Term used when an image is represented by many shades of gray.

GSM / g/m2

Both mean grams per square meter, and represent the weight of paper.


The point at which facing pages meet, usually represented by a line or fold.

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Halftone Screen

Pattern of dots of different sizes used to simulate a continuous tone photograph either in colour or black and white.


A device at the centre of a star network through which all connections are made.

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Postioning pages on a sheet so as to ensure they are in the correct order once the page has been folded.


Very fine jets of ink, which can include colours, are sprayed directly onto the paper from rows of nozzles. Special ink is required to prevent it smearing before it has dried.


Integrated Services Digital Network, international communications standard for sending data over digital telephone lines at a faster rate than traditional analogue phone lines.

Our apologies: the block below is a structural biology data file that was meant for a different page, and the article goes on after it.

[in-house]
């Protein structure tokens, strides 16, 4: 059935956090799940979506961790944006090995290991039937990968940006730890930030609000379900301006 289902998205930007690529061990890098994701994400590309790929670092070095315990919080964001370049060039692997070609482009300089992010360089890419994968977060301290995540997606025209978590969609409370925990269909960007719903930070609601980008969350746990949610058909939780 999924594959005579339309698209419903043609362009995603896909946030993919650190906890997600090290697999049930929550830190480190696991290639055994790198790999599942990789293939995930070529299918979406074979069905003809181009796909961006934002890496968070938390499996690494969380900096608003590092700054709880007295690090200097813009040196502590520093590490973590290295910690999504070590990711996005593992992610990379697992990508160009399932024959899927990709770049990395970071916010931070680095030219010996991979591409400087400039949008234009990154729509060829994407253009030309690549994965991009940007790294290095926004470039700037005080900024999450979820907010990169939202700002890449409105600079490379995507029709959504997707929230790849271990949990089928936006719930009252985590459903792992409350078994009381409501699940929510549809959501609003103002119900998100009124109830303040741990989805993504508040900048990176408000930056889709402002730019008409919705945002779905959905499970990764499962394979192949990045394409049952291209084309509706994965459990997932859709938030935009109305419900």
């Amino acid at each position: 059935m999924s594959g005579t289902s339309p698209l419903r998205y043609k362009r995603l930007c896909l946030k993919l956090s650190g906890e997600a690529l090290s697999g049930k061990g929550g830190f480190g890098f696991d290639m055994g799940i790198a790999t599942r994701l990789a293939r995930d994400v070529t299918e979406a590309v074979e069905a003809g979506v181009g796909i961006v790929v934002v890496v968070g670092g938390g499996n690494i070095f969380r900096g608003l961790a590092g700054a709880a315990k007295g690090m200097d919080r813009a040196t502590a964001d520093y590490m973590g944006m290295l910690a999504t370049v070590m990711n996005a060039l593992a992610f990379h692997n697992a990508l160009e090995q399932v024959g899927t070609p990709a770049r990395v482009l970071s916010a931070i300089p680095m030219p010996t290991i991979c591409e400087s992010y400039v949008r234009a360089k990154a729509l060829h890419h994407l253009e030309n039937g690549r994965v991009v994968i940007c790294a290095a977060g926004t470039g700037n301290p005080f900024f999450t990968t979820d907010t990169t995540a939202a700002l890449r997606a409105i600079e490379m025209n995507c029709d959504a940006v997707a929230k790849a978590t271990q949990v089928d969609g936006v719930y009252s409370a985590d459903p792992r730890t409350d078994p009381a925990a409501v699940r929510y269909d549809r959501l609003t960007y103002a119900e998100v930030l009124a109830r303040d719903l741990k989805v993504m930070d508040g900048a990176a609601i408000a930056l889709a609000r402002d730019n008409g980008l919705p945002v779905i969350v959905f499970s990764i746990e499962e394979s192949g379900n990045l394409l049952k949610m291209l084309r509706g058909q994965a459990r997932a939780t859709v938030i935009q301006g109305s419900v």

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JDF (Job Definition Format)

An XML based file format, JDF is designed to allow an open exchange of data between different machines and applications including pre-press, press and finishing, thus providing a streamlined flow of information from job inception to completion.

JPEG (Joint Photographic Experts Group)

A format for image files, with built in compression.

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A line drawn on artwork which indicates an area for tint laying, positioning or half tones etc, where this must be done at a later stage. May be printing or non-printing.